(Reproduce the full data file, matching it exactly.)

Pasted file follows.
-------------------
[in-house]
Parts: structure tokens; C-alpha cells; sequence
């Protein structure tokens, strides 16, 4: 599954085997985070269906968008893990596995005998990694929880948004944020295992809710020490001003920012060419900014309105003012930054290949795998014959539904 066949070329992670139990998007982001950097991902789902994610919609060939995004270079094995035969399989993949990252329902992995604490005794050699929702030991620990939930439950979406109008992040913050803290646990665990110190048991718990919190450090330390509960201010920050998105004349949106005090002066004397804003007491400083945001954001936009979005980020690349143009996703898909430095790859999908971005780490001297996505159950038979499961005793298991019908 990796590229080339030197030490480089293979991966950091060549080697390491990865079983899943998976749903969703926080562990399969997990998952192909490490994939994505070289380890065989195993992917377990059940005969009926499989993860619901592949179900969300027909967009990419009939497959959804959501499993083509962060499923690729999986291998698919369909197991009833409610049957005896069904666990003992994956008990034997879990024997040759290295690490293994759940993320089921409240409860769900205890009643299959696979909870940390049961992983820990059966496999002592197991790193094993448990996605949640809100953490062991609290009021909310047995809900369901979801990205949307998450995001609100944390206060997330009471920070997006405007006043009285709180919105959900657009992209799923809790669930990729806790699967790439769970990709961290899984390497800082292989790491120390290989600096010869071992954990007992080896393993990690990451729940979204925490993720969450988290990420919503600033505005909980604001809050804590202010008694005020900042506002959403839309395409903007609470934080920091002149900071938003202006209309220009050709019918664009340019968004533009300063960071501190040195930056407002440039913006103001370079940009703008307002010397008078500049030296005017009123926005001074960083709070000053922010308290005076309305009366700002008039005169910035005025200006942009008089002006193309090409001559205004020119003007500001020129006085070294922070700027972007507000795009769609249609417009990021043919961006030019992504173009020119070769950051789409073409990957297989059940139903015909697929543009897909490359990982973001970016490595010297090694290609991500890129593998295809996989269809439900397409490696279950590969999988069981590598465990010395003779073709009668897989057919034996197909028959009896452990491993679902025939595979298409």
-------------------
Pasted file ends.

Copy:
[in-house]
Parts: structure tokens; C-alpha cells; sequence
């Protein structure tokens, strides 16, 4: 599954085997985070269906968008893990596995005998990694929880948004944020295992809710020490001003920012060419900014309105003012930054290949795998014959539904 066949070329992670139990998007982001950097991902789902994610919609060939995004270079094995035969399989993949990252329902992995604490005794050699929702030991620990939930439950979406109008992040913050803290646990665990110190048991718990919190450090330390509960201010920050998105004349949106005090002066004397804003007491400083945001954001936009979005980020690349143009996703898909430095790859999908971005780490001297996505159950038979499961005793298991019908 990796590229080339030197030490480089293979991966950091060549080697390491990865079983899943998976749903969703926080562990399969997990998952192909490490994939994505070289380890065989195993992917377990059940005969009926499989993860619901592949179900969300027909967009990419009939497959959804959501499993083509962060499923690729999986291998698919369909197991009833409610049957005896069904666990003992994956008990034997879990024997040759290295690490293994759940993320089921409240409860769900205890009643299959696979909870940390049961992983820990059966496999002592197991790193094993448990996605949640809100953490062991609290009021909310047995809900369901979801990205949307998450995001609100944390206060997330009471920070997006405007006043009285709180919105959900657009992209799923809790669930990729806790699967790439769970990709961290899984390497800082292989790491120390290989600096010869071992954990007992080896393993990690990451729940979204925490993720969450988290990420919503600033505005909980604001809050804590202010008694005020900042506002959403839309395409903007609470934080920091002149900071938003202006209309220009050709019918664009340019968004533009300063960071501190040195930056407002440039913006103001370079940009703008307002010397008078500049030296005017009123926005001074960083709070000053922010308290005076309305009366700002008039005169910035005025200006942009008089002006193309090409001559205004020119003007500001020129006085070294922070700027972007507000795009769609249609417009990021043919961006030019992504173009020119070769950051789409073409990957297989059940139903015909697929543009897909490359990982973001970016490595010297090694290609991500890129593998295809996989269809439900397409490696279950590969999988069981590598465990010395003779073709009668897989057919034996197909028959009896452990491993679902025939595979298409």